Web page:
Circular Horizon Line

Circular Horizon Lines are both a ten year journey back and a new way forward for me.

At the beginning of what I’ll call my Toronto productivity, I exhibited a series of horizon shots taken on the shores of Lake Huron and Lake Ontario. Those were shot on an analog 35 mm and all were printed in a way that utilized the traditional negative ratio of 2:3.

I printed each photographs twice, the printer flipped the negative for one of each pair of images. The end result was two very similar images that were then framed side-by-side. The finished piece gave a mirror-like effect.

I liked that work, but I exhausted it quickly. The process felt a bit like manipulation for the sake of manipulation, or trickery to create something aesthetically pleasing.

Since that time I’ve changed. I’m now firmly invested in the 1:1 frame ratio. I’ve cropped square for about five years now and I’m still exploring the endless possibility of this restraint. I’m also fully digital now.

IMG_4453circular These current shots are all of Lake Huron just north of Goderich. I’ve been coming here and shooting the horizon in all types of weather for ten to fifteen years. The cottage that we use is 16 years old. It was built by my brother in the year I was married. The place is familiar. It takes a long time to get to know a place for me.IMG_4461circular I’m fascinated by circles. To me they’re a complicated extension of the square. I know that’s not really what a circle is in math terms. The circle is a logical development after a familiarity I’ve achieved with the square. It’s another restraint. The round format feels comfortable. Here, it also helps to make the images less familiar than a regular rectangular frame ratio would. It’s one of the steps I’ve taken to make these less about the image and more about the objects I hope to create.IMG_5853circular The angling of the prints is also another development. I’ve always been interested in the way we see. I’m always thinking about how we actually see things upside down and the brain turns them over so we comprehend things like they are. In a way it’s like the brain and the camera are related. In the simple pinhole or view camera the lens inverts the image as well. The angle is also simply rotation. It makes me think of a clock. I’ve toyed with the idea of making these pieces about the specific time I shoot them. I may try that in future.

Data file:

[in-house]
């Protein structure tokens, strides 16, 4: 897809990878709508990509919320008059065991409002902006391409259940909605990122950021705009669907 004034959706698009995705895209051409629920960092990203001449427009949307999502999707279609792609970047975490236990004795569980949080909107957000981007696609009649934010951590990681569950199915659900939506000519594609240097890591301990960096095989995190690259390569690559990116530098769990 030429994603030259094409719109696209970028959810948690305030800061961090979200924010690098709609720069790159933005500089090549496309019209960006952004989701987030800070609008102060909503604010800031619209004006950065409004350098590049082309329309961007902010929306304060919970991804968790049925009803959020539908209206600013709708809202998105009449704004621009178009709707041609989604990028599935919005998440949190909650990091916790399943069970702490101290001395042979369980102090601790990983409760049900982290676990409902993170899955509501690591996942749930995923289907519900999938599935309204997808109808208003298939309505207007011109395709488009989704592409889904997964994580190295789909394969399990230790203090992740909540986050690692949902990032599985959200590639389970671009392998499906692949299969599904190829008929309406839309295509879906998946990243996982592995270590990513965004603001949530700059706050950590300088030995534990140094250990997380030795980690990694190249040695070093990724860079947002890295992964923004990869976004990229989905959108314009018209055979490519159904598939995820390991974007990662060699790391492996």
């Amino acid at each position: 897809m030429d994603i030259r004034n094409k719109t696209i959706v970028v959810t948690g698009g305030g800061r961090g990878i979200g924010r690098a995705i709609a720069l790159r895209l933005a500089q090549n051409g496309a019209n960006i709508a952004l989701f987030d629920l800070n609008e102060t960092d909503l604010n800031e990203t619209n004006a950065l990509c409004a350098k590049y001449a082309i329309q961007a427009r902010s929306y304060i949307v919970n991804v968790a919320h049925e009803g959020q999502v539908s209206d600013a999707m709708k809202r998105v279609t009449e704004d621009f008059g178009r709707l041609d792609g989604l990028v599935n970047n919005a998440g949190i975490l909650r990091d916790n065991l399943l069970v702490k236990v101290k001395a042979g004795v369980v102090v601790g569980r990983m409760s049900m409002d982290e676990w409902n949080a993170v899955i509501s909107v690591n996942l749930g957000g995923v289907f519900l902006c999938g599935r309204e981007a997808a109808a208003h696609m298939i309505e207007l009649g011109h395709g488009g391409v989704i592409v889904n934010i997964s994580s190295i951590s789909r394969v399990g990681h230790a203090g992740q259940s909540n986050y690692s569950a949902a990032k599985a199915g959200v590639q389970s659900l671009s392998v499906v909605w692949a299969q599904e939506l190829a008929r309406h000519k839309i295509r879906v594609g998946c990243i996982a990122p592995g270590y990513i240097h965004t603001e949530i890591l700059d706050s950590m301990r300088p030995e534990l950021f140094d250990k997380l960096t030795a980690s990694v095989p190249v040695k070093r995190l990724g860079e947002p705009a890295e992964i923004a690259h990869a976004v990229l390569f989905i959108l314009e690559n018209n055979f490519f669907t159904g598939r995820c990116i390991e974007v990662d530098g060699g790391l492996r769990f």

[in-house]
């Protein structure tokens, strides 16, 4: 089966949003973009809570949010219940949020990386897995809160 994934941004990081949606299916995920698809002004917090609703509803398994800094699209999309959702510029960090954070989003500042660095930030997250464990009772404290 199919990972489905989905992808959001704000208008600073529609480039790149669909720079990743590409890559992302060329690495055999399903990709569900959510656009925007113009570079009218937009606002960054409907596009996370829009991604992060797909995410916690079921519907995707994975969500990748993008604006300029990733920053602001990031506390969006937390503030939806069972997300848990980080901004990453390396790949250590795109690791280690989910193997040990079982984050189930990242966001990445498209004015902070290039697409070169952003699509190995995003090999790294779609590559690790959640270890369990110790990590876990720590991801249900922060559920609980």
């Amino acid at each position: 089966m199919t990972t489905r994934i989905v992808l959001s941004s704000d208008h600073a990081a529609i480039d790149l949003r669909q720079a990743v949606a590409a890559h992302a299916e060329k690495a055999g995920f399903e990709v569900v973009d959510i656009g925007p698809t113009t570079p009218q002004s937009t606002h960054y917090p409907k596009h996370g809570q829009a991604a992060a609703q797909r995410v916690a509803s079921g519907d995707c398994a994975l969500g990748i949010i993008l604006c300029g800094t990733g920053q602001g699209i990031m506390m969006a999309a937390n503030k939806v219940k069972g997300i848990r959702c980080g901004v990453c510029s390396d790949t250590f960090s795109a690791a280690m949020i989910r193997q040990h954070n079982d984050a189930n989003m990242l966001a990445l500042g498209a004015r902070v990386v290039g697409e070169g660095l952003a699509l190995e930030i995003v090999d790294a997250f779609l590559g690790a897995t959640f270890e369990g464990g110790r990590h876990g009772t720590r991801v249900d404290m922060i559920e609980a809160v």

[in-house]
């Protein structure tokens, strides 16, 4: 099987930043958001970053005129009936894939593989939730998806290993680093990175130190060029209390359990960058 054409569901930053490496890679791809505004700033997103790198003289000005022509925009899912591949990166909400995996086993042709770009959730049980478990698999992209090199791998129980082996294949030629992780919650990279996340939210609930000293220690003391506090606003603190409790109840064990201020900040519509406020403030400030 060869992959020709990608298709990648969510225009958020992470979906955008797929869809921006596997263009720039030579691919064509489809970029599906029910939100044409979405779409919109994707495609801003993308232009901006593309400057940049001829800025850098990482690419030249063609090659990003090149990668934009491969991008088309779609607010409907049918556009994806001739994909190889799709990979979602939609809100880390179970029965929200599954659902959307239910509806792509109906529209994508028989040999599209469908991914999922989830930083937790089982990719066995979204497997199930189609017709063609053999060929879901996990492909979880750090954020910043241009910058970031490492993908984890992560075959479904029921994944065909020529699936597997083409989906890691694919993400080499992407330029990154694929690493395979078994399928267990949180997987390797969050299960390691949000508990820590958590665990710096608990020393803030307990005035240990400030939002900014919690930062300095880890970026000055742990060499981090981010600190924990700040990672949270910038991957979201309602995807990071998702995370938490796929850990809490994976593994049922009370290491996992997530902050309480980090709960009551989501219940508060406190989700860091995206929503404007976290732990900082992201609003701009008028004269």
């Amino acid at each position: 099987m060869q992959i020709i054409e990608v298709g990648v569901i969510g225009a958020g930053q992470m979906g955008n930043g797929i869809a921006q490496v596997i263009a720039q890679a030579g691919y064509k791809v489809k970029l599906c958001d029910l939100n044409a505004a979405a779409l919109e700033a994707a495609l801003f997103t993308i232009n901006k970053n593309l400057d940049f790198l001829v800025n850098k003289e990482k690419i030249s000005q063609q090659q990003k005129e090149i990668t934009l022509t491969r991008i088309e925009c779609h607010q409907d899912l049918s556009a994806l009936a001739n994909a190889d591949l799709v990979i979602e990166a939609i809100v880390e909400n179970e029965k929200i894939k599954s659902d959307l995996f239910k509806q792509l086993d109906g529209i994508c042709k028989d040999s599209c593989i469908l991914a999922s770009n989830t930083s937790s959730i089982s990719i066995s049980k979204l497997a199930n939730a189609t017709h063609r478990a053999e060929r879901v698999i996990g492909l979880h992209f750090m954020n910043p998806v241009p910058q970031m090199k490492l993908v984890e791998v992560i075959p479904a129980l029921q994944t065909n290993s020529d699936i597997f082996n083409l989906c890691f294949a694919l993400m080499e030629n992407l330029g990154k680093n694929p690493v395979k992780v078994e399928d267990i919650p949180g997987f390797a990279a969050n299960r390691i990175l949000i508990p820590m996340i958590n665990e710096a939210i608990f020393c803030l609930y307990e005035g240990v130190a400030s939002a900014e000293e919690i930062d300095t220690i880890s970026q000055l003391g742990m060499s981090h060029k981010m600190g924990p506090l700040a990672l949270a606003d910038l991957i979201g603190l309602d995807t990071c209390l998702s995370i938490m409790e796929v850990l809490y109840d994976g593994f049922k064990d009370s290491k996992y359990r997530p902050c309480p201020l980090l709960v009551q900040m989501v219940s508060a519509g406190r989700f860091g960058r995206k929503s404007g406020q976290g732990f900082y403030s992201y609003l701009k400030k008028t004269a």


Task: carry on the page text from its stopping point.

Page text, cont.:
Rotating these images plays with how these are seen and—like the circular crop—serves to remove a bit more of the original context of the image. It helps to emphasize the object over the image.
IMG_5875circular I plan to frame these in white traditional square frames at first. If they work well, I’d really like to explore getting custom round frames created, or even finding round frames. This series is me thinking about the paper “Specific Objects” by Donald Judd.IMG_4450circular I’m also very interested in how I process the work of a few artists that I really like. I sometimes feel like I came upon this Circular Horizon process all from my own head, but the truth is more likely that work that I appreciate and that resonates has influenced this process along the way. In specific I can see aspects of work by Rodney Graham, Hiroshi Sugimoto, Barnett Newman, Donald Judd, Dan Flavin, and Andrew Wright to name a few. I’m sure there are others. IMG_4448circular